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A new piece of machinery has firmly positioned Katikati’s Shot Darts as a leader in the international darts industry, and will firml;y boost its export performance.

The recently purchased titanium plating plant is behind the vibrant colour coatings on the company’s darts. It also ensures a durable coating that doesn’t chip and helps keep a dart’s edges and grip intact, supporting the quality and flair the company is well-known for in international darts circles.

Managing Director Peter McCormick says the purchase speaks to the company’s obsession with darts, which goes back almost 50 years to when his father, John McCormick, took over the business.

“To the best of my knowledge, we’re the only precision darts manufacturer in the world to manage the entire manufacturing process in-house. From initial concepts, to packing our beautifully finished tungsten darts by hand ready for shipment, we get it all done here at our factory in New Zealand. It gives us complete control, from woah to go. Not just over quality, but also lead times and consistency of supply.

McCormick says customer expectations for lead times are getting shorter and shorter, and he expects bringing the entire process in-house to shorten turnaround by at least two weeks. “It enables us to be more flexible, to respond quicker to customer needs.”

The company has backed up its investment by hiring a machine operator with a Master’s Degree in Chemistry, a role McCormick says is expected to have a strong research and development focus. “We want to see what the machine is really capable of. We’re excited about continuing to push the envelope. And getting our ideas out there, into the hands of players, faster.”

However, the process of getting the machine to Shot Darts Katikati factory and up and running hasn’t been without its difficulties, he says. “There have been challenges, but nothing insurmountable. Just a few things that have required a bit of Kiwi ingenuity along the way.”

McCormick says the challenges have also showcased some of the other great things about being a Kiwi business. “There’s been a lot of help from other New Zealand businesses and business leaders. When there’s been a problem, they’ve turned up on our doorstep to help us. I’m pretty sure that doesn’t happen in other countries.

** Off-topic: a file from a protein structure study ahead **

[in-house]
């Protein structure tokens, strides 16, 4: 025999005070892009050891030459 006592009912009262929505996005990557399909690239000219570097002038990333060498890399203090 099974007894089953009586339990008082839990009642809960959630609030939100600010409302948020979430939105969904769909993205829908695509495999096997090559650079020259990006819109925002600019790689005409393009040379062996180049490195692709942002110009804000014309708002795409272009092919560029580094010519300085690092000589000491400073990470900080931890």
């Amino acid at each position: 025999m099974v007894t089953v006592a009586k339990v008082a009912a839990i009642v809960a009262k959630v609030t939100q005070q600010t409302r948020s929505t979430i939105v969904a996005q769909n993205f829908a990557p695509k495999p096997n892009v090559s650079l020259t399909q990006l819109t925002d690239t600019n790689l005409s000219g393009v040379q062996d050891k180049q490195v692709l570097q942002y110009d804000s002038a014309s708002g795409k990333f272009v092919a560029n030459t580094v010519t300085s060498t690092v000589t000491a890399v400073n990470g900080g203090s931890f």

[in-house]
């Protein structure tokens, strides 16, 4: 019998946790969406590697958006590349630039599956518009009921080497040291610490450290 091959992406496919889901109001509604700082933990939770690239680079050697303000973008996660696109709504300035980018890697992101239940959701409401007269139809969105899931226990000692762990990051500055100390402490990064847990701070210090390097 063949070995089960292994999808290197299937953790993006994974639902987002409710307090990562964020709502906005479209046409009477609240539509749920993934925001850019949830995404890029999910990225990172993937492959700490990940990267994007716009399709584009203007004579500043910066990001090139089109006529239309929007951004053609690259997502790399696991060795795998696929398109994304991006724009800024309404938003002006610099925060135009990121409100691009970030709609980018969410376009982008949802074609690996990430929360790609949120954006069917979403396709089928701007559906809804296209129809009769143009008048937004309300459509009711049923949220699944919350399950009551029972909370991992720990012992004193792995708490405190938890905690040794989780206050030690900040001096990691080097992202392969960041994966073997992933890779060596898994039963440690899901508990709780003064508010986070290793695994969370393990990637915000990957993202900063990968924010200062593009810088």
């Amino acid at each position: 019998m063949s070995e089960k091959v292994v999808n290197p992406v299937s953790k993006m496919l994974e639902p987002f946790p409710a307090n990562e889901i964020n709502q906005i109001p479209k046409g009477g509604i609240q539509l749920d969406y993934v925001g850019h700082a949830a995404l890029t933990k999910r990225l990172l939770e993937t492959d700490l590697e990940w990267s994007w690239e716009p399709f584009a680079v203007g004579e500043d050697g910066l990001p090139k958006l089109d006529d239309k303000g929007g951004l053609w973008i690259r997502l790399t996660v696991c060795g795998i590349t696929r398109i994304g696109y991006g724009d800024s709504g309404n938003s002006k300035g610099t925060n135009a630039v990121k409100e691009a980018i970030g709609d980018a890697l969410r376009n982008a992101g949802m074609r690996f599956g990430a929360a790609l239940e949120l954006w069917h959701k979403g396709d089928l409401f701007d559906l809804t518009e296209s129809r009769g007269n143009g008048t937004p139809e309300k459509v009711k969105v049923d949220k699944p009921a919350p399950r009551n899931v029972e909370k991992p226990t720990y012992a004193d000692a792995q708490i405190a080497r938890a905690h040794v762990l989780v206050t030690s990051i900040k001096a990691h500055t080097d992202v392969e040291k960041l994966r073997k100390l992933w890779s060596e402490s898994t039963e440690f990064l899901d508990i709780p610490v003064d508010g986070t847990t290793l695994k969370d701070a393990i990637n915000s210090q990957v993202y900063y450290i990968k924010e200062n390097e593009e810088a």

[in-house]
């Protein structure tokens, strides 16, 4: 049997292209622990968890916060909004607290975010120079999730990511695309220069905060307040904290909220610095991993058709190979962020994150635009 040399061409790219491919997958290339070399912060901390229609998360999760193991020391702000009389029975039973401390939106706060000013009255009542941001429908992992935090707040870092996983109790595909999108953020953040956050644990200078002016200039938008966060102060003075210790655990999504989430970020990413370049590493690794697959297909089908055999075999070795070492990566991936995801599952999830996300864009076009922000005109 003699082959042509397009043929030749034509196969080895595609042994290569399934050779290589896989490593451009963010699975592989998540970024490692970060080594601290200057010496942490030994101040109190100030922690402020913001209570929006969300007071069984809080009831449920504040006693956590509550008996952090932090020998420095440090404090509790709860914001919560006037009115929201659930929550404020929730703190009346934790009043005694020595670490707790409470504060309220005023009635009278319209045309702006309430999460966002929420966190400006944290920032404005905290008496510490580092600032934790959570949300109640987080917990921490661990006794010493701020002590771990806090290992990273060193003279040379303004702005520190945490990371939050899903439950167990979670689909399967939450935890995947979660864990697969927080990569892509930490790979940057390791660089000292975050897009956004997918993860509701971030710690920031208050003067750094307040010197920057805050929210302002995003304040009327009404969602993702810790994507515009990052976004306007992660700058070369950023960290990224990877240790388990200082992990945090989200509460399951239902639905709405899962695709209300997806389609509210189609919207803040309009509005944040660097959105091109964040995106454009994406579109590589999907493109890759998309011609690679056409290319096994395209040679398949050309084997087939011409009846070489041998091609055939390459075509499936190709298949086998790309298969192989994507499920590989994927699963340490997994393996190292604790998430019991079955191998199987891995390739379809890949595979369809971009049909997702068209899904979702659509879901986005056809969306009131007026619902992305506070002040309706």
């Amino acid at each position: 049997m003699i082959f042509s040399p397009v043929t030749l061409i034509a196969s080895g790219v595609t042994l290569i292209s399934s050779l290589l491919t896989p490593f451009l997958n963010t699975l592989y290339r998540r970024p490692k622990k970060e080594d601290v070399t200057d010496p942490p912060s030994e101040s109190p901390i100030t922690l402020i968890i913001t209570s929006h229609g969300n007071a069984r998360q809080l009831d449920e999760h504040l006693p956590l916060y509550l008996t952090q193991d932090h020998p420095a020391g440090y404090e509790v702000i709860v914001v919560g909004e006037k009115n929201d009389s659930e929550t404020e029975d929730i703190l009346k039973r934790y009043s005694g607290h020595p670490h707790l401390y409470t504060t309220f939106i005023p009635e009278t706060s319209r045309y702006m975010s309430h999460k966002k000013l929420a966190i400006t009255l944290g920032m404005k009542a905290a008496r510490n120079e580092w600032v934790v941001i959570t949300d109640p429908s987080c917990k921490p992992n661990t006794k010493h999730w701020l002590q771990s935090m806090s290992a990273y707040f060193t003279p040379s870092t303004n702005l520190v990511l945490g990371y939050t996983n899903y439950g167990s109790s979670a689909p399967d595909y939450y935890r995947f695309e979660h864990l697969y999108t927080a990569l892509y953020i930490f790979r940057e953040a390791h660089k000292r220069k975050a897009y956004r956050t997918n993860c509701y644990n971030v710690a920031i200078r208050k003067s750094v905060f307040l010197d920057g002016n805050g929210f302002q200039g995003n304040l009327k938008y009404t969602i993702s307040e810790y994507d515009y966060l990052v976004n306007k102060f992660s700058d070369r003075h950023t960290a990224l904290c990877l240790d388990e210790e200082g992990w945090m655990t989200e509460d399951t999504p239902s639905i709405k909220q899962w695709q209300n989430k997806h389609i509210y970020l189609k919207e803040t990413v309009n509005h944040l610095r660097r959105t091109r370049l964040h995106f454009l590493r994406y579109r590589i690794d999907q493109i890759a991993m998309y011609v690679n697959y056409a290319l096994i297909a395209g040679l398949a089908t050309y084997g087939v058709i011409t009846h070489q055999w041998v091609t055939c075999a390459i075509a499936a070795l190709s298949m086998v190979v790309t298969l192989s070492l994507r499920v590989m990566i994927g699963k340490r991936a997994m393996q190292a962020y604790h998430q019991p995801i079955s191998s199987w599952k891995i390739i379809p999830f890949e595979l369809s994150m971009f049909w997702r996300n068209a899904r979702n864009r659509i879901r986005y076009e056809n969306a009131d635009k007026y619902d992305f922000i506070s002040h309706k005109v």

“We’re hugely proud to manufacture our darts in New Zealand.”

McCormick says the purchase also symbolises Shot Darts dedication to doing things in a more sustainable and environmentally friendly way, something that is becoming increasingly important in some of their key markets. “Germany is a big market for us and there is a growing demand there, from young people in particular, for products and businesses that demonstrate a commitment to sustainability.”

With the darts previously travelling as far as China at times for plating, the emissions generated by flying them there and back is something the company is happy to see an end to as part of their commitment to doing things more sustainably. “We’re also looking forward to reducing our carbon footprint through the use of cleaner energy sources in the plating process (renewable energy sources make up more than 80% of New Zealand’s electricity generation vs. less than 40% in China).”

McCormick says the purchase also speaks to the company’s commitment to staff, the community and the darts industry, as it approaches its 50th year in 2020. “There is a definite excitement in the team, they’re invested in the outcome. There’s a lot of pride. It’s also good for the community to see the future of the business, what we’re working toward. It demonstrates our commitment to being based in the Katikati community.

“Darts gets into your blood. We’re here for the long haul.”

Photo: Shot Darts Head of Engineering Robbie Donaldson (left) and MD Peter McCormick with the company’s new titanium plating plant.

Glenn Baker

Glenn is a professional writer/editor with 50-plus years’ experience across radio, television and magazine publishing.


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